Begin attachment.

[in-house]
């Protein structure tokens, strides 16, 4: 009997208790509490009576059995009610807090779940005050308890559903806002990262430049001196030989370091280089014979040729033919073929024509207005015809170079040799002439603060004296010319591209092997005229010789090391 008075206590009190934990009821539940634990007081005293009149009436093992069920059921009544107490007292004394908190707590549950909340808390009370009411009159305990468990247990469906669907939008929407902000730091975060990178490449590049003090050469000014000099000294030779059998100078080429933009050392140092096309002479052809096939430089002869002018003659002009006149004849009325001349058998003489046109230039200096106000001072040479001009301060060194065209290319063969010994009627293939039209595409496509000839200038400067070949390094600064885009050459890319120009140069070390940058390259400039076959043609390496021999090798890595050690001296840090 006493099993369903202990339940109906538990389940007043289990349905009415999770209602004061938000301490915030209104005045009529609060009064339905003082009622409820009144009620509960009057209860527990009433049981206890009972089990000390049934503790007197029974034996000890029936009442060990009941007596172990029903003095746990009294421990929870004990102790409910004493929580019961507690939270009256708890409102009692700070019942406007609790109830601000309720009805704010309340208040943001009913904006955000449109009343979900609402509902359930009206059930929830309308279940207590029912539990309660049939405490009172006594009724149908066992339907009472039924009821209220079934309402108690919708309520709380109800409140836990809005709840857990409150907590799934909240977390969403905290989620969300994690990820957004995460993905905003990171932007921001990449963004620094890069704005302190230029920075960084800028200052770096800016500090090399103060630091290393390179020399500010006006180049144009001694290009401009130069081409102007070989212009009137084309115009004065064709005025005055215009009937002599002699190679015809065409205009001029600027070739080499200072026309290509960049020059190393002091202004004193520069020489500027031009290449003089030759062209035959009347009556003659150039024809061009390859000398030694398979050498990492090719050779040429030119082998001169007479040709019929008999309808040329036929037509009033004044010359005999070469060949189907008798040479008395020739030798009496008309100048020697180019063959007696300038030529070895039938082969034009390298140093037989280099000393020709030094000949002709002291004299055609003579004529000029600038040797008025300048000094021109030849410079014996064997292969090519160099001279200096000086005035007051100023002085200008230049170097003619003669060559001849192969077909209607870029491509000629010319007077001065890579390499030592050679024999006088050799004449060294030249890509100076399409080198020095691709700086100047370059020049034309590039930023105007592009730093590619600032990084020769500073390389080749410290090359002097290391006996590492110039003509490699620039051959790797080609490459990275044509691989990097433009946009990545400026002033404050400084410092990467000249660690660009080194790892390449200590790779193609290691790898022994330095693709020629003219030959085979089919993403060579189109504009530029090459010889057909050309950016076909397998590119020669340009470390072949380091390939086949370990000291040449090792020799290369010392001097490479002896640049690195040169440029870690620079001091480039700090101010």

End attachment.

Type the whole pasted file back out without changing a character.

[in-house]
């Protein structure tokens, strides 16, 4: 009997208790509490009576059995009610807090779940005050308890559903806002990262430049001196030989370091280089014979040729033919073929024509207005015809170079040799002439603060004296010319591209092997005229010789090391 008075206590009190934990009821539940634990007081005293009149009436093992069920059921009544107490007292004394908190707590549950909340808390009370009411009159305990468990247990469906669907939008929407902000730091975060990178490449590049003090050469000014000099000294030779059998100078080429933009050392140092096309002479052809096939430089002869002018003659002009006149004849009325001349058998003489046109230039200096106000001072040479001009301060060194065209290319063969010994009627293939039209595409496509000839200038400067070949390094600064885009050459890319120009140069070390940058390259400039076959043609390496021999090798890595050690001296840090 006493099993369903202990339940109906538990389940007043289990349905009415999770209602004061938000301490915030209104005045009529609060009064339905003082009622409820009144009620509960009057209860527990009433049981206890009972089990000390049934503790007197029974034996000890029936009442060990009941007596172990029903003095746990009294421990929870004990102790409910004493929580019961507690939270009256708890409102009692700070019942406007609790109830601000309720009805704010309340208040943001009913904006955000449109009343979900609402509902359930009206059930929830309308279940207590029912539990309660049939405490009172006594009724149908066992339907009472039924009821209220079934309402108690919708309520709380109800409140836990809005709840857990409150907590799934909240977390969403905290989620969300994690990820957004995460993905905003990171932007921001990449963004620094890069704005302190230029920075960084800028200052770096800016500090090399103060630091290393390179020399500010006006180049144009001694290009401009130069081409102007070989212009009137084309115009004065064709005025005055215009009937002599002699190679015809065409205009001029600027070739080499200072026309290509960049020059190393002091202004004193520069020489500027031009290449003089030759062209035959009347009556003659150039024809061009390859000398030694398979050498990492090719050779040429030119082998001169007479040709019929008999309808040329036929037509009033004044010359005999070469060949189907008798040479008395020739030798009496008309100048020697180019063959007696300038030529070895039938082969034009390298140093037989280099000393020709030094000949002709002291004299055609003579004529000029600038040797008025300048000094021109030849410079014996064997292969090519160099001279200096000086005035007051100023002085200008230049170097003619003669060559001849192969077909209607870029491509000629010319007077001065890579390499030592050679024999006088050799004449060294030249890509100076399409080198020095691709700086100047370059020049034309590039930023105007592009730093590619600032990084020769500073390389080749410290090359002097290391006996590492110039003509490699620039051959790797080609490459990275044509691989990097433009946009990545400026002033404050400084410092990467000249660690660009080194790892390449200590790779193609290691790898022994330095693709020629003219030959085979089919993403060579189109504009530029090459010889057909050309950016076909397998590119020669340009470390072949380091390939086949370990000291040449090792020799290369010392001097490479002896640049690195040169440029870690620079001091480039700090101010």